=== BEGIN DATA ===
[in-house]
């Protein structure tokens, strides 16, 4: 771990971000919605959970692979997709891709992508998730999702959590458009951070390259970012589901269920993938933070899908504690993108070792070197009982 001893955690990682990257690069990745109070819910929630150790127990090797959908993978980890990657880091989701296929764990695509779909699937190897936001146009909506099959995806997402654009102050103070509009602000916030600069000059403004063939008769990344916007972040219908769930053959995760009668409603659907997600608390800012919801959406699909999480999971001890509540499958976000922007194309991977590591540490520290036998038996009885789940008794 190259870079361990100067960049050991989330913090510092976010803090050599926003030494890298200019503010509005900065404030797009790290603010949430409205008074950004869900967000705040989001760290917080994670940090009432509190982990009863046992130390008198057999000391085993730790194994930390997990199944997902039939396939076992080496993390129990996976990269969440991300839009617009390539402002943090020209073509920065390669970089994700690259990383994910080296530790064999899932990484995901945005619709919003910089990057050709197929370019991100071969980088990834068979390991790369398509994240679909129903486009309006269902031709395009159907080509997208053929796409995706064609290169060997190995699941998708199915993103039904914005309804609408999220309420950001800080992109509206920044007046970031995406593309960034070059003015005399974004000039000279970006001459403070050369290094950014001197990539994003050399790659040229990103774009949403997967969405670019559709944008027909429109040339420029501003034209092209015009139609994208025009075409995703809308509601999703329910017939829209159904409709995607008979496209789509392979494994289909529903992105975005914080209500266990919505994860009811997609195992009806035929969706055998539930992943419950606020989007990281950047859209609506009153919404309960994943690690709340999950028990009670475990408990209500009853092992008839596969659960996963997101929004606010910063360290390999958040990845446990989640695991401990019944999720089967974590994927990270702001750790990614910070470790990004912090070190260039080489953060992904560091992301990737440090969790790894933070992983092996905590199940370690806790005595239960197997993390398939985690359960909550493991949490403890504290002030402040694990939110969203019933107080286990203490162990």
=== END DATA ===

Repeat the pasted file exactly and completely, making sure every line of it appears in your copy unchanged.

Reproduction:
[in-house]
């Protein structure tokens, strides 16, 4: 771990971000919605959970692979997709891709992508998730999702959590458009951070390259970012589901269920993938933070899908504690993108070792070197009982 001893955690990682990257690069990745109070819910929630150790127990090797959908993978980890990657880091989701296929764990695509779909699937190897936001146009909506099959995806997402654009102050103070509009602000916030600069000059403004063939008769990344916007972040219908769930053959995760009668409603659907997600608390800012919801959406699909999480999971001890509540499958976000922007194309991977590591540490520290036998038996009885789940008794 190259870079361990100067960049050991989330913090510092976010803090050599926003030494890298200019503010509005900065404030797009790290603010949430409205008074950004869900967000705040989001760290917080994670940090009432509190982990009863046992130390008198057999000391085993730790194994930390997990199944997902039939396939076992080496993390129990996976990269969440991300839009617009390539402002943090020209073509920065390669970089994700690259990383994910080296530790064999899932990484995901945005619709919003910089990057050709197929370019991100071969980088990834068979390991790369398509994240679909129903486009309006269902031709395009159907080509997208053929796409995706064609290169060997190995699941998708199915993103039904914005309804609408999220309420950001800080992109509206920044007046970031995406593309960034070059003015005399974004000039000279970006001459403070050369290094950014001197990539994003050399790659040229990103774009949403997967969405670019559709944008027909429109040339420029501003034209092209015009139609994208025009075409995703809308509601999703329910017939829209159904409709995607008979496209789509392979494994289909529903992105975005914080209500266990919505994860009811997609195992009806035929969706055998539930992943419950606020989007990281950047859209609506009153919404309960994943690690709340999950028990009670475990408990209500009853092992008839596969659960996963997101929004606010910063360290390999958040990845446990989640695991401990019944999720089967974590994927990270702001750790990614910070470790990004912090070190260039080489953060992904560091992301990737440090969790790894933070992983092996905590199940370690806790005595239960197997993390398939985690359960909550493991949490403890504290002030402040694990939110969203019933107080286990203490162990």